In computing, a locale is a set of parameters that defines the user's language, region and any special variant preferences that the user wants to see in their user interface. Usually a locale identifier consists of at least a language code and a country/region code. Locale is an important aspect of i18n.
General locale settings edit
These settings usually include the following display (output) format settings:
- Number format setting (LC_NUMERIC, C/C++)
- Character classification, case conversion settings (LC_CTYPE, C/C++)
- Date-time format setting (LC_TIME, C/C++)
- String collation setting (LC_COLLATE, C/C++)
- Currency format setting (LC_MONETARY, C/C++)
- Paper size setting (LC_PAPER, ISO 30112)
- Color setting
The locale settings are about formatting output given a locale. So, the time zone information and daylight saving time are not usually part of the locale settings. Less usual is the input format setting, which is mostly defined on a per application basis.
Programming and markup language support edit
In these environments,
International standards edit
In standard C and C++, locale is defined in "categories" of LC_COLLATE (text collation), LC_CTYPE (character class), LC_MONETARY (currency format), LC_NUMERIC (number format), and LC_TIME (time format). The special LC_ALL category can be used to set all locale settings.
There is no standard locale names associated with C and C++ standards besides a "minimal locale" name "C", although the POSIX format is a commonly-used baseline.
POSIX platforms edit
On POSIX platforms such as Unix, Linux and others, locale identifiers are defined in a way similar to the BCP 47 definition of language tags, but the locale variant modifier is defined differently, and the character set is optionally included as a part of the identifier. The POSIX or "XPG" format is [language[_territory][.codeset][@modifier]]. (For example, Australian English using the UTF-8 encoding is en_AU.UTF-8.) Separately, ISO/IEC 15897 describes a different form, language_territory+audience+application,sponsor_version, though it's highly dubious whether it is used at all.
$ locale LANG=cs_CZ.UTF-8 LC_CTYPE="cs_CZ.UTF-8" LC_NUMERIC="cs_CZ.UTF-8" LC_TIME="cs_CZ.UTF-8" LC_COLLATE="cs_CZ.UTF-8" LC_MONETARY="cs_CZ.UTF-8" LC_MESSAGES="cs_CZ.UTF-8" LC_PAPER="cs_CZ.UTF-8" LC_NAME="cs_CZ.UTF-8" LC_ADDRESS="cs_CZ.UTF-8" LC_TELEPHONE="cs_CZ.UTF-8" LC_MEASUREMENT="cs_CZ.UTF-8" LC_IDENTIFICATION="cs_CZ.UTF-8" LC_ALL=
Specifics for Microsoft platforms edit
This section needs to be updated.(June 2016)
Windows uses specific language and territory strings. The locale identifier (LCID) for unmanaged code on Microsoft Windows is a number such as 1033 for English (United States) or 1041 for Japanese (Japan). These numbers consist of a language code (lower 10 bits) and a culture code (upper bits), and are therefore often written in hexadecimal notation, such as 0x0409 or 0x0411. Microsoft is starting to introduce managed code application programming interfaces (APIs) for .NET that use this format. One of the first to be generally released is a function to mitigate issues with internationalized domain names, but more are in Windows Vista Beta 1.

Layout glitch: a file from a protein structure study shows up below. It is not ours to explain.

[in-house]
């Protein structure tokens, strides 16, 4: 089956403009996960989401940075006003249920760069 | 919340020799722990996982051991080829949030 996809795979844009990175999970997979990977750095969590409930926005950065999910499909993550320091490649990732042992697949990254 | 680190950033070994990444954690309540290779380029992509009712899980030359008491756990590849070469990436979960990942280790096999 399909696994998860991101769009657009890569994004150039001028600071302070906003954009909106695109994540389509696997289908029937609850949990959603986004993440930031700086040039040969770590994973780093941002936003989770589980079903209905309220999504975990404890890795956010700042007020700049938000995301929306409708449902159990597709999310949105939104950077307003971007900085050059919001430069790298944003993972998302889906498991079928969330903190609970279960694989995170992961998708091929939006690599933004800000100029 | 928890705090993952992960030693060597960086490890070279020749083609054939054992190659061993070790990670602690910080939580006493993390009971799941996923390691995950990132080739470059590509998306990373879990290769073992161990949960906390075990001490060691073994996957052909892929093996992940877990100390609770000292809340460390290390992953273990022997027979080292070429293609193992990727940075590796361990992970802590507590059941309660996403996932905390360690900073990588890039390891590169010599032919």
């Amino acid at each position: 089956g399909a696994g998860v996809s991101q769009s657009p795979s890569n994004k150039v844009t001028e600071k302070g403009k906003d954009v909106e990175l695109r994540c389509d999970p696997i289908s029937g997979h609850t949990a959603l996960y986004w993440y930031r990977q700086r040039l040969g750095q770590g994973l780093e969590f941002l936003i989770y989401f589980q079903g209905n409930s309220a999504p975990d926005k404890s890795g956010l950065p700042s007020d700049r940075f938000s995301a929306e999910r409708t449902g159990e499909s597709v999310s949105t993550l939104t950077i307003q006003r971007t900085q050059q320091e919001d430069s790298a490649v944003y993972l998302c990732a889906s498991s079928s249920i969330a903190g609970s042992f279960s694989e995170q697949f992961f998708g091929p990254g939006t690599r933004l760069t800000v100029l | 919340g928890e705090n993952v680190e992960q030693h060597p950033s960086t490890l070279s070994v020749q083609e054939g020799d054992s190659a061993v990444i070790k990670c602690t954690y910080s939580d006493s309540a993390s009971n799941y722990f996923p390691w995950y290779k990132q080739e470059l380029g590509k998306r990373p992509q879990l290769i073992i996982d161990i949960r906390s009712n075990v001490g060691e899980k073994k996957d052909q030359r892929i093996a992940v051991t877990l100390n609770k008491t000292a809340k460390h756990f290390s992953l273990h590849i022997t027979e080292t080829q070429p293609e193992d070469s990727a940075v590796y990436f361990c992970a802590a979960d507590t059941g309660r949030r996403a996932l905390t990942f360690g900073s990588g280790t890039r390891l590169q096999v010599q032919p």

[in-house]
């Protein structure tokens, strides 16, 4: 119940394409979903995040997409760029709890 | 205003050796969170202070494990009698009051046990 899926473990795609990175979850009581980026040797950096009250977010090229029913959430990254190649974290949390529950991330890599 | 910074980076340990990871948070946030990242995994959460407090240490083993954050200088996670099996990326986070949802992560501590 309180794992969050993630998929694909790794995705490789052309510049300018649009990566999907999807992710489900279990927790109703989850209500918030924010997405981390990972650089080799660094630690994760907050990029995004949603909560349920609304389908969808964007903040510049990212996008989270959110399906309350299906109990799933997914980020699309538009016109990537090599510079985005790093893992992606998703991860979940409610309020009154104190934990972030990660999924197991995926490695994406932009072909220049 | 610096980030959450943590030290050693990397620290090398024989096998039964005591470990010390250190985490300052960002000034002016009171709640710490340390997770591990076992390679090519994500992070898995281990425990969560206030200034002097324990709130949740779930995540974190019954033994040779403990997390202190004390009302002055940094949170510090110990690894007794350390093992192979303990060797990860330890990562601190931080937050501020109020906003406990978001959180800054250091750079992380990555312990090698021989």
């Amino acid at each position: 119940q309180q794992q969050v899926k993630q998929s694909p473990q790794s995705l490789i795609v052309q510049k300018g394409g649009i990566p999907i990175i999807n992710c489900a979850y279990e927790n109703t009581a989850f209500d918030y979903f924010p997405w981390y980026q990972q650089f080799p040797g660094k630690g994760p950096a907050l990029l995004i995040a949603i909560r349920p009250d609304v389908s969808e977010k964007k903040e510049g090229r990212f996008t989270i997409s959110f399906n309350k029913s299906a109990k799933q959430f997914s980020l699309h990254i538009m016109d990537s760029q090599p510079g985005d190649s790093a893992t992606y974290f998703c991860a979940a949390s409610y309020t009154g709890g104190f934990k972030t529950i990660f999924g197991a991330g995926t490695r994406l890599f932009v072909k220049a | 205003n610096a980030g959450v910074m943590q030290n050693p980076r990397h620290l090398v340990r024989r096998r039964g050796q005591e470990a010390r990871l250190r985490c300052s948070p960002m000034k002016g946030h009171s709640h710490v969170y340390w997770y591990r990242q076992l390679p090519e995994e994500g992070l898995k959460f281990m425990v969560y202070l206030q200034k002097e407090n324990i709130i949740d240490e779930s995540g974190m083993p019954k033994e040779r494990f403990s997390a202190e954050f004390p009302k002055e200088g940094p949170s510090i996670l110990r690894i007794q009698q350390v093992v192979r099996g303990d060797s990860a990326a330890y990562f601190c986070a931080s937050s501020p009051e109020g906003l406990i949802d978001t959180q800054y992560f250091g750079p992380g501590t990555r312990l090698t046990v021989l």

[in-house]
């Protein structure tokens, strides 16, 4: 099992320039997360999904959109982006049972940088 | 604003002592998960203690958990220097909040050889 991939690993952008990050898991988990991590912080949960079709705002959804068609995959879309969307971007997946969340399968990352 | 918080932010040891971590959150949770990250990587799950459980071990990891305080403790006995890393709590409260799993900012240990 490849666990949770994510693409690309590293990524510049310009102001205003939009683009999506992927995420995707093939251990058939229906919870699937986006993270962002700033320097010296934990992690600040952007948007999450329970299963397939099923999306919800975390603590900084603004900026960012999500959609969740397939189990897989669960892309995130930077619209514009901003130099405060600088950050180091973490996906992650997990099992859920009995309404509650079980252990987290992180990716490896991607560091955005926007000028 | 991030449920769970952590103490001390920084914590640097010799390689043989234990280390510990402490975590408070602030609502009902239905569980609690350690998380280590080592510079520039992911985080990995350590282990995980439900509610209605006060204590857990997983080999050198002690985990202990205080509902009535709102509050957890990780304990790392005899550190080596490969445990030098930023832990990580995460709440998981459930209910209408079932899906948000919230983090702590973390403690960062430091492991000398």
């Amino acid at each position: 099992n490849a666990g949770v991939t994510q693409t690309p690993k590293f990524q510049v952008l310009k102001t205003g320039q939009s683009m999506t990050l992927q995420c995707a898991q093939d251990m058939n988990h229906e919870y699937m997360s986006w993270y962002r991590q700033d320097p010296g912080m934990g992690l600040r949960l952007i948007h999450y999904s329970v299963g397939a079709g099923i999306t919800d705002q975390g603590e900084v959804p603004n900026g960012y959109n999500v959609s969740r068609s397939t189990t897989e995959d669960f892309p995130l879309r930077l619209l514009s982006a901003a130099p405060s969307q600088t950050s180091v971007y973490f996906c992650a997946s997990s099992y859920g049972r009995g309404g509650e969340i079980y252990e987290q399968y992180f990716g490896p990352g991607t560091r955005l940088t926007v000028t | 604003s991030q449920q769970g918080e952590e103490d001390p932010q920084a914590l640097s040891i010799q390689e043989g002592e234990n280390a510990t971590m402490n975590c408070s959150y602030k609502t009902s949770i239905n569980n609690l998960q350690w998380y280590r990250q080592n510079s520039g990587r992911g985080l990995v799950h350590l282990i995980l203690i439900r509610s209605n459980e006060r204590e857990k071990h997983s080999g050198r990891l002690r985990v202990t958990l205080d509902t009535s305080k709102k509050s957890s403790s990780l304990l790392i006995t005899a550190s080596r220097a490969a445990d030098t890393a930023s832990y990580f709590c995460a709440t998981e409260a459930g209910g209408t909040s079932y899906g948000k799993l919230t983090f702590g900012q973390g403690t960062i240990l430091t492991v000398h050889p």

A POSIX-like locale name format of language[_country-region[.code-page]] is available in the UCRT (Universal C Run Time) of Windows 10 and 11.
See also edit
- "LC_ALL, LC_COLLATE, LC_CTYPE, LC_MONETARY, LC_NUMERIC, LC_TIME - cppreference.com". en.cppreference.com.
- "Environment Variables". pubs.opengroup.org.
- "ISO/IEC JTC1/SC22 N610 [draft ISO/IEC 15897:1998(E)] Information technology — Procedures for registration of cultural elements" (PDF). 1998-11-17. Retrieved 8 June 2023.
For Narrative Cultural Specifications and POSIX Locales the token identifier will be: 8_9+11+12,13_14
- "DownlevelGetLocaleScripts function (Windows)". MSDN. Microsoft. Retrieved 2017-12-11.
- "Locale Names (Windows)". MSDN. Microsoft. Retrieved 2017-12-11.
- "Locale Names, Languages, and Country-Region Strings". learn.microsoft.com. 19 October 2022.
This article's use of external links may not follow Wikipedia's policies or guidelines. (September 2019)
- BCP 47
- Language Subtag Registry
- Common Locale Data Repository
java.util.LocaleJavadoc API documentation
- Locale and Language information from Microsoft
- MS-LCID: Windows Language Code Identifier (LCID) Reference from Microsoft
- Microsoft LCID list
- Microsoft LCID chart with decimal equivalents
- POSIX Environment Variables
- Low Level Technical details on defining a POSIX locale
- ICU Locale Explorer
- Debian Wiki on Locales
- Article "The Standard C++ Locale" by Nathan C. Myers
- locale(7): Description of multi-language support - Linux man page
- Apache C++ Standard Library Locale User's Guide
- Sort order charts for various operating system locales and database collations
- NATSPEC Library
- Description of locale-related UNIX environment variables in Debian Linux Reference Manual
- Guides to locales and locale creation on various platforms